Ontario Breaks Ground on Laird Station on Eglinton Crosstown LRT
Transit Line Will Cut Travel Times, Create Jobs and Drive Economic Growth
Today in Toronto, Premier Kathleen Wynne was at the groundbreaking for the latest milestone in the construction of the Eglinton Crosstown Light Rail Transit line, the largest transit project under construction in Canada.
Work is beginning on Laird Station, located near the midpoint of the 19-kilometre Light Rail Transit (LRT) line. Construction began in March on Keelesdale, the first underground station. By the end of the summer, more than half of the underground stations on the 25-station line will be under construction.
Ontario has invested $5.3 billion toward the capital costs of the LRT line. New, modern light rail vehicles on tracks separated from regular traffic will offer fast, efficient service and improve travel for people along the busy Eglinton corridor. The Eglinton Crosstown will also help lower greenhouse gas pollution, improving air quality and fighting climate change.
Ontario is making the largest investment in public infrastructure in the province's history -- about $160 billion over 12 years, which is supporting 110,000 jobs every year across the province, with projects such as roads, bridges, transit systems, schools and hospitals. In 2015, the province announced support for more than 325 projects that will keep people and goods moving, connect communities and improve quality of life.
Investing in priority transit infrastructure is part of the government's economic plan to build Ontario up and deliver on its number-one priority to grow the economy and create jobs. The four-part plan includes helping more people get and create the jobs of the future by expanding access to high-quality college and university education. The plan is making the largest infrastructure investment in hospitals, schools, roads, bridges and transit in Ontario's history and is investing in a low-carbon economy driven by innovative, high-growth, export-oriented businesses. The plan is also helping working Ontarians achieve a more secure retirement.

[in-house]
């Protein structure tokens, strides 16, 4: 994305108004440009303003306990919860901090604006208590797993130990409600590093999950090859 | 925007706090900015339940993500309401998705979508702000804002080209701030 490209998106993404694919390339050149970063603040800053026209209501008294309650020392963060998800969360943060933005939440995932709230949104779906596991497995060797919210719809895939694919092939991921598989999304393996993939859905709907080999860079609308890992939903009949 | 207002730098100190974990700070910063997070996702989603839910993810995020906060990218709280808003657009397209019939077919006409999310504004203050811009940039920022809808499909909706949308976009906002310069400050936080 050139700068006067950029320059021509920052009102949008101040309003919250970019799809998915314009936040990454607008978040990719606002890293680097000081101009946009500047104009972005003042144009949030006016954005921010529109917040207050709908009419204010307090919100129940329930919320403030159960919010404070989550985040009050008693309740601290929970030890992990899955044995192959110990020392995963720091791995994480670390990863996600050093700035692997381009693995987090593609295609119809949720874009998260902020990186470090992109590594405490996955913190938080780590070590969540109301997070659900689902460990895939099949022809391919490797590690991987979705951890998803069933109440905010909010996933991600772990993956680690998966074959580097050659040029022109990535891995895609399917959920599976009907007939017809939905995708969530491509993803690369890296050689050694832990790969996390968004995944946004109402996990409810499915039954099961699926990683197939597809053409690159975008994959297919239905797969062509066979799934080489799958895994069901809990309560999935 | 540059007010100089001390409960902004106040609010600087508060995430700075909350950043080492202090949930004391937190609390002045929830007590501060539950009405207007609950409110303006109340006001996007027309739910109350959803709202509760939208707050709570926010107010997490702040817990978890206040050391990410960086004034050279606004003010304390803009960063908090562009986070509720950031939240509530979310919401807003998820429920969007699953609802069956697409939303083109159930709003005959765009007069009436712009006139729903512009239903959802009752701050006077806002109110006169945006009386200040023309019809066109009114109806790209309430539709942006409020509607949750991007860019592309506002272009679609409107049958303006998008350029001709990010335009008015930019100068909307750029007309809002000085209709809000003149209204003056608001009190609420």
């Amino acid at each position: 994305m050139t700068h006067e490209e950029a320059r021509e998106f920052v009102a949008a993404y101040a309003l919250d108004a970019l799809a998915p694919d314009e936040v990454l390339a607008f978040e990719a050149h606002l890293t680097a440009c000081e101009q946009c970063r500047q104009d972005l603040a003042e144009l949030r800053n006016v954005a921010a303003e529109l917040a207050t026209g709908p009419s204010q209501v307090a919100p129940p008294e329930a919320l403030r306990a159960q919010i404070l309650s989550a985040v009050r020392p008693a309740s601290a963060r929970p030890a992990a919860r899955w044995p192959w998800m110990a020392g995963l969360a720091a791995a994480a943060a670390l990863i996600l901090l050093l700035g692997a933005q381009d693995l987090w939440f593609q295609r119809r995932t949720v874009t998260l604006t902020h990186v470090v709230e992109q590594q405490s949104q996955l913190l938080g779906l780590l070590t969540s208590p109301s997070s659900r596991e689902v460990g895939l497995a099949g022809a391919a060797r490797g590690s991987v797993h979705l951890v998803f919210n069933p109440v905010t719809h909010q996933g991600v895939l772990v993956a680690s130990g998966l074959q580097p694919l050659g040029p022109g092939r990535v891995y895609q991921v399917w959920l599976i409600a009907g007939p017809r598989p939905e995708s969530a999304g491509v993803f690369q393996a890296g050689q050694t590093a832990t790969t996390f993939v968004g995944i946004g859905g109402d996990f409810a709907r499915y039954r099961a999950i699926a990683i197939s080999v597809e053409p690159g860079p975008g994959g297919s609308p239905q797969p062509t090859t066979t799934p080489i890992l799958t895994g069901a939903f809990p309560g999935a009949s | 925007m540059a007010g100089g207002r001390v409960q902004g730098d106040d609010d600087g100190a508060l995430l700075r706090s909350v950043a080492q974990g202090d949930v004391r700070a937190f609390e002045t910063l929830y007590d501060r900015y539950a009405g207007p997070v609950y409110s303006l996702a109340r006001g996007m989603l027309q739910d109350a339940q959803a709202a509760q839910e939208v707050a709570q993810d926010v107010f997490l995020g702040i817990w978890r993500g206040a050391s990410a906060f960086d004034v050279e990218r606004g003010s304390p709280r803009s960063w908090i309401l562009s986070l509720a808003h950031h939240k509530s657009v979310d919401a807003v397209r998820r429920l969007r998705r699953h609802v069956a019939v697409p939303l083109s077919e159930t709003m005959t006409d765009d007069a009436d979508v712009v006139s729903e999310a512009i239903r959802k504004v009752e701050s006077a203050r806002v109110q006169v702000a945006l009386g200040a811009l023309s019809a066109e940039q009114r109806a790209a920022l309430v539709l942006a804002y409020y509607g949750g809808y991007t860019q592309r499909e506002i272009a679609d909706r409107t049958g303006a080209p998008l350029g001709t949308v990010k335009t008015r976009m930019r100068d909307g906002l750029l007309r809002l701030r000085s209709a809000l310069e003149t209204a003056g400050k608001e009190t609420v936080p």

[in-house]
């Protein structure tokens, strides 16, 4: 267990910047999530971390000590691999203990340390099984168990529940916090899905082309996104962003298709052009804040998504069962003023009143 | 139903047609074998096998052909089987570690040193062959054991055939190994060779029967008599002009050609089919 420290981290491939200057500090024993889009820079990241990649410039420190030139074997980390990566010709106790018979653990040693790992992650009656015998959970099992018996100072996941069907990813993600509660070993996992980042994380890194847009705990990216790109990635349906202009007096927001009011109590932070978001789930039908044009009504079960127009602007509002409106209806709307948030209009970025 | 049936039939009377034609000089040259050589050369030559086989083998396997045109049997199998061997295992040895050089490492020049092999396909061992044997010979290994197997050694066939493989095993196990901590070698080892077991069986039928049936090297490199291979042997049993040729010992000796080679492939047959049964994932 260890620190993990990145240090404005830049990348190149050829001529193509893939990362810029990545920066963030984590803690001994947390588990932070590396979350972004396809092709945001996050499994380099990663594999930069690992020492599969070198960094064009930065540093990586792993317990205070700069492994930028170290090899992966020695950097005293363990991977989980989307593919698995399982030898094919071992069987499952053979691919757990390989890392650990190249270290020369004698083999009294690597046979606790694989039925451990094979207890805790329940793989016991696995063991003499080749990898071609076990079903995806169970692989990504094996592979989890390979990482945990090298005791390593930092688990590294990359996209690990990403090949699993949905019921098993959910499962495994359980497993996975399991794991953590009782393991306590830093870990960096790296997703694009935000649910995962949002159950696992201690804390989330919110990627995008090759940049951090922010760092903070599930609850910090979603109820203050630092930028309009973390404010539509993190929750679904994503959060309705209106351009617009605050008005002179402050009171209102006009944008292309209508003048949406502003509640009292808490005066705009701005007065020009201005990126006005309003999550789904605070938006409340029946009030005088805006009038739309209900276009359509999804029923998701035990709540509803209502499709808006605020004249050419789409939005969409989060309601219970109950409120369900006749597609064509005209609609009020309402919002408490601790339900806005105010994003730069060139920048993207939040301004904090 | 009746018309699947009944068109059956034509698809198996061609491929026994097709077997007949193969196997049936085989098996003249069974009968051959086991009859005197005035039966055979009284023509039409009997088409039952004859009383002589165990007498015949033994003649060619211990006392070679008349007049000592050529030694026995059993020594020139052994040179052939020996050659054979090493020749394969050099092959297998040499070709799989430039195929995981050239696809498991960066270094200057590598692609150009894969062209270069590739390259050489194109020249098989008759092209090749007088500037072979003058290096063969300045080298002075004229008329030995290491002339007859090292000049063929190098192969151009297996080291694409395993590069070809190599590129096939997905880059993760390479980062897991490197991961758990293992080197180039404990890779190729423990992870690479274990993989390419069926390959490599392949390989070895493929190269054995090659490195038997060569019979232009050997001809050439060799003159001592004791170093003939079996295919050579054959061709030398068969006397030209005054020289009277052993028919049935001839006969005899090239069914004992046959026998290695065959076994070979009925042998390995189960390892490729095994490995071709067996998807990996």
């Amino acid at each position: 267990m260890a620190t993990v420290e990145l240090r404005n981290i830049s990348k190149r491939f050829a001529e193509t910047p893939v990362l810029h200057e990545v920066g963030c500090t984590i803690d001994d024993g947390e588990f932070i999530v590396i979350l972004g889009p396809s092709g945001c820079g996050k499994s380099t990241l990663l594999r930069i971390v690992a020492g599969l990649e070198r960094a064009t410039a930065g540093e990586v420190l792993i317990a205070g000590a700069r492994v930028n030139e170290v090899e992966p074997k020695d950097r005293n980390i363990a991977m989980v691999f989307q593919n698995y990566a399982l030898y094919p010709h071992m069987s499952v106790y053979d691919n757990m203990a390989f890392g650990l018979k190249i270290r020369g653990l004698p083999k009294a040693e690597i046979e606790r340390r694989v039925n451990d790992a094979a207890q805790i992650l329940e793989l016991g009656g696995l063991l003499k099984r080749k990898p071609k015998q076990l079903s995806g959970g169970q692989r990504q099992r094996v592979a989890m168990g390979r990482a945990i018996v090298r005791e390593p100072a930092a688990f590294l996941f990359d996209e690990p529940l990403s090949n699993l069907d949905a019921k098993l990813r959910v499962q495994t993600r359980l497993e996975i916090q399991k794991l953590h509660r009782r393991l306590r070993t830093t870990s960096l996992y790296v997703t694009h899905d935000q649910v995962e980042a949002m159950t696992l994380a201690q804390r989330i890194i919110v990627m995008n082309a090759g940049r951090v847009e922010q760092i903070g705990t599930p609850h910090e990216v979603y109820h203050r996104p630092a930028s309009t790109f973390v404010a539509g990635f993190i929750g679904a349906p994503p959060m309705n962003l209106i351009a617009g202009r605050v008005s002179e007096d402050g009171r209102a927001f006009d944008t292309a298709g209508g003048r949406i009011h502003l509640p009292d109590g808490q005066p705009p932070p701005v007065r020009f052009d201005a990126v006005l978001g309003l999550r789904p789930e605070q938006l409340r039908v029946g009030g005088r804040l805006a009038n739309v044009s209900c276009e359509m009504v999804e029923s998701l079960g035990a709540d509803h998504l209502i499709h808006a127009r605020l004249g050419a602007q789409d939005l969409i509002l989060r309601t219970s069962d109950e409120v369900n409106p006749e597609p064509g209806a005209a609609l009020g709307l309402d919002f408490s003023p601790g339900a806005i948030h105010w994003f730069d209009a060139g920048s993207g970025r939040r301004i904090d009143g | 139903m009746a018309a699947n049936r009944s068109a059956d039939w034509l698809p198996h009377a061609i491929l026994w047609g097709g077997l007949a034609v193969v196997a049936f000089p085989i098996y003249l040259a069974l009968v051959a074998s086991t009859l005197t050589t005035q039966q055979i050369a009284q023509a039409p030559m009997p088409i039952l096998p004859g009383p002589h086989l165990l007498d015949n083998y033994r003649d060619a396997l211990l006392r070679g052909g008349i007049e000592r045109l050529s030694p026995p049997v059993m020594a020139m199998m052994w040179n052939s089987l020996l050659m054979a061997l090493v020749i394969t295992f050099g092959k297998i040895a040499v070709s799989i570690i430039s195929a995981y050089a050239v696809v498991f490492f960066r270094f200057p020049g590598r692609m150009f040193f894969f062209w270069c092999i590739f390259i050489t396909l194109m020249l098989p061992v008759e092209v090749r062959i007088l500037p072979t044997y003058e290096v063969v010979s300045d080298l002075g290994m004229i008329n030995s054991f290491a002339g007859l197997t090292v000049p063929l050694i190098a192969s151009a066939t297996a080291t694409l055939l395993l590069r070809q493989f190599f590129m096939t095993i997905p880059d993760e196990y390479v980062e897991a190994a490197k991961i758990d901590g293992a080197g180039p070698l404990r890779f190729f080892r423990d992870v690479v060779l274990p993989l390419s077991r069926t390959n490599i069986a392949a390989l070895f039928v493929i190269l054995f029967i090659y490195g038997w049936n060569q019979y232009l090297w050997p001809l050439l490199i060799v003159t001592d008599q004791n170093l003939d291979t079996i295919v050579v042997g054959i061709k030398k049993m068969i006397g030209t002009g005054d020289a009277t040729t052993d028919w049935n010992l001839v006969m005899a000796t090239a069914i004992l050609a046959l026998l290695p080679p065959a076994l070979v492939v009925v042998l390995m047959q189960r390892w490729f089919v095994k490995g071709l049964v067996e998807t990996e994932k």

- The Eglinton Crosstown LRT is expected to begin service in 2021.
- By 2031, it is expected to carry about 5,500 passengers per hour during peak travel times and have an annual ridership of about 50 million.
- As well as 25 new stations and stops, the LRT line will also link to 54 bus routes, three TTC interchange subway stations and GO Transit. It will help move people across the city more quickly, reliably and conveniently, with service operating up to 60 percent faster than the existing bus service on Eglinton Avenue.
- At the peak of construction, about 2,500 workers will work on the project, and 90 per cent of the labour will come from the Greater Toronto Area.
- Research shows that every $100 million of public infrastructure investment in Ontario boosts GDP by $114 million, particularly in the construction and manufacturing sectors.
“By investing in transit, we are keeping people moving, connecting communities and improving quality of life. We are making real progress on the Eglinton Crosstown LTR — part of our record investment in infrastructure that is creating jobs, strengthening our economy and building a strong and sustainable future for Ontario.”
“With more than half of the underground stations under construction by the end of summer, we are making considerable progress on the Eglinton Crosstown LRT line. This is further proof of our government’s commitment to provide accessible, modern transit infrastructure that will reduce commute times, create jobs and improve the quality of life for Ontarians.”
Steven Del Duca
“Station construction is the most exciting phase of the Eglinton Crosstown LRT project, as the project progresses more actively above ground along the corridor. However, we know that this phase can also be more disruptive for drivers, pedestrians, transit users and neighbours. Metrolinx is working closely with its contractor and local stakeholders to deliver this key transit project that will expand and improve transit connections and transform the way Toronto and the region moves.”